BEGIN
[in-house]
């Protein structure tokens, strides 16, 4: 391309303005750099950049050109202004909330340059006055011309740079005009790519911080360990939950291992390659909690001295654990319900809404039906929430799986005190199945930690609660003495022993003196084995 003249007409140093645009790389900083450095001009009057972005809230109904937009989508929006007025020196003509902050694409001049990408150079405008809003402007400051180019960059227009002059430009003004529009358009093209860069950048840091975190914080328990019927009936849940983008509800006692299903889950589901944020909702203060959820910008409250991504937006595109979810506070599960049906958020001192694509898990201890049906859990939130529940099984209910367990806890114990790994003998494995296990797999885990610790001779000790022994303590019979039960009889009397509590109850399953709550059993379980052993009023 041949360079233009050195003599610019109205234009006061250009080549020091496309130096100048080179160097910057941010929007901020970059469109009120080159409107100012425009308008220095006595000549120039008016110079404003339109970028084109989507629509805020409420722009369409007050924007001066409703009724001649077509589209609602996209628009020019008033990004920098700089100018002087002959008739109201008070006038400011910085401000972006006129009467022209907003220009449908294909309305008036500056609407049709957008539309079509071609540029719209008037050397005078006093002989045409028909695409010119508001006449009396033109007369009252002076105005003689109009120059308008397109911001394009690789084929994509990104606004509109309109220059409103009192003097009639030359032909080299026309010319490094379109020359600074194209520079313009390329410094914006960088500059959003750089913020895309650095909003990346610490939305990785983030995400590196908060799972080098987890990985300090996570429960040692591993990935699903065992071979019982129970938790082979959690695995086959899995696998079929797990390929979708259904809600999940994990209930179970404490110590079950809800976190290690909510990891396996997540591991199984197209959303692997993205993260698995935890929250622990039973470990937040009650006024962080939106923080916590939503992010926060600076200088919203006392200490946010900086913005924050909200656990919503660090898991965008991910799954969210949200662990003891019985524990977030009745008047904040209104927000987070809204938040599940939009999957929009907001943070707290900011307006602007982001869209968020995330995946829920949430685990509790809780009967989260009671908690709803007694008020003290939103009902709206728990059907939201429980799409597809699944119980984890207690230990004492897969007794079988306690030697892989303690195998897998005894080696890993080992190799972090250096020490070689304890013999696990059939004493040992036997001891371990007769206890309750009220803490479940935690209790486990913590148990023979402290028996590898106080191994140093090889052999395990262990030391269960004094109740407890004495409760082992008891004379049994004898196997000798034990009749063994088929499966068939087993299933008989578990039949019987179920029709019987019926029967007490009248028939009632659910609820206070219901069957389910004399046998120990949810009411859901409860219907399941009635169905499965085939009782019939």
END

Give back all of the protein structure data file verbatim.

[in-house]
């Protein structure tokens, strides 16, 4: 391309303005750099950049050109202004909330340059006055011309740079005009790519911080360990939950291992390659909690001295654990319900809404039906929430799986005190199945930690609660003495022993003196084995 003249007409140093645009790389900083450095001009009057972005809230109904937009989508929006007025020196003509902050694409001049990408150079405008809003402007400051180019960059227009002059430009003004529009358009093209860069950048840091975190914080328990019927009936849940983008509800006692299903889950589901944020909702203060959820910008409250991504937006595109979810506070599960049906958020001192694509898990201890049906859990939130529940099984209910367990806890114990790994003998494995296990797999885990610790001779000790022994303590019979039960009889009397509590109850399953709550059993379980052993009023 041949360079233009050195003599610019109205234009006061250009080549020091496309130096100048080179160097910057941010929007901020970059469109009120080159409107100012425009308008220095006595000549120039008016110079404003339109970028084109989507629509805020409420722009369409007050924007001066409703009724001649077509589209609602996209628009020019008033990004920098700089100018002087002959008739109201008070006038400011910085401000972006006129009467022209907003220009449908294909309305008036500056609407049709957008539309079509071609540029719209008037050397005078006093002989045409028909695409010119508001006449009396033109007369009252002076105005003689109009120059308008397109911001394009690789084929994509990104606004509109309109220059409103009192003097009639030359032909080299026309010319490094379109020359600074194209520079313009390329410094914006960088500059959003750089913020895309650095909003990346610490939305990785983030995400590196908060799972080098987890990985300090996570429960040692591993990935699903065992071979019982129970938790082979959690695995086959899995696998079929797990390929979708259904809600999940994990209930179970404490110590079950809800976190290690909510990891396996997540591991199984197209959303692997993205993260698995935890929250622990039973470990937040009650006024962080939106923080916590939503992010926060600076200088919203006392200490946010900086913005924050909200656990919503660090898991965008991910799954969210949200662990003891019985524990977030009745008047904040209104927000987070809204938040599940939009999957929009907001943070707290900011307006602007982001869209968020995330995946829920949430685990509790809780009967989260009671908690709803007694008020003290939103009902709206728990059907939201429980799409597809699944119980984890207690230990004492897969007794079988306690030697892989303690195998897998005894080696890993080992190799972090250096020490070689304890013999696990059939004493040992036997001891371990007769206890309750009220803490479940935690209790486990913590148990023979402290028996590898106080191994140093090889052999395990262990030391269960004094109740407890004495409760082992008891004379049994004898196997000798034990009749063994088929499966068939087993299933008989578990039949019987179920029709019987019926029967007490009248028939009632659910609820206070219901069957389910004399046998120990949810009411859901409860219907399941009635169905499965085939009782019939």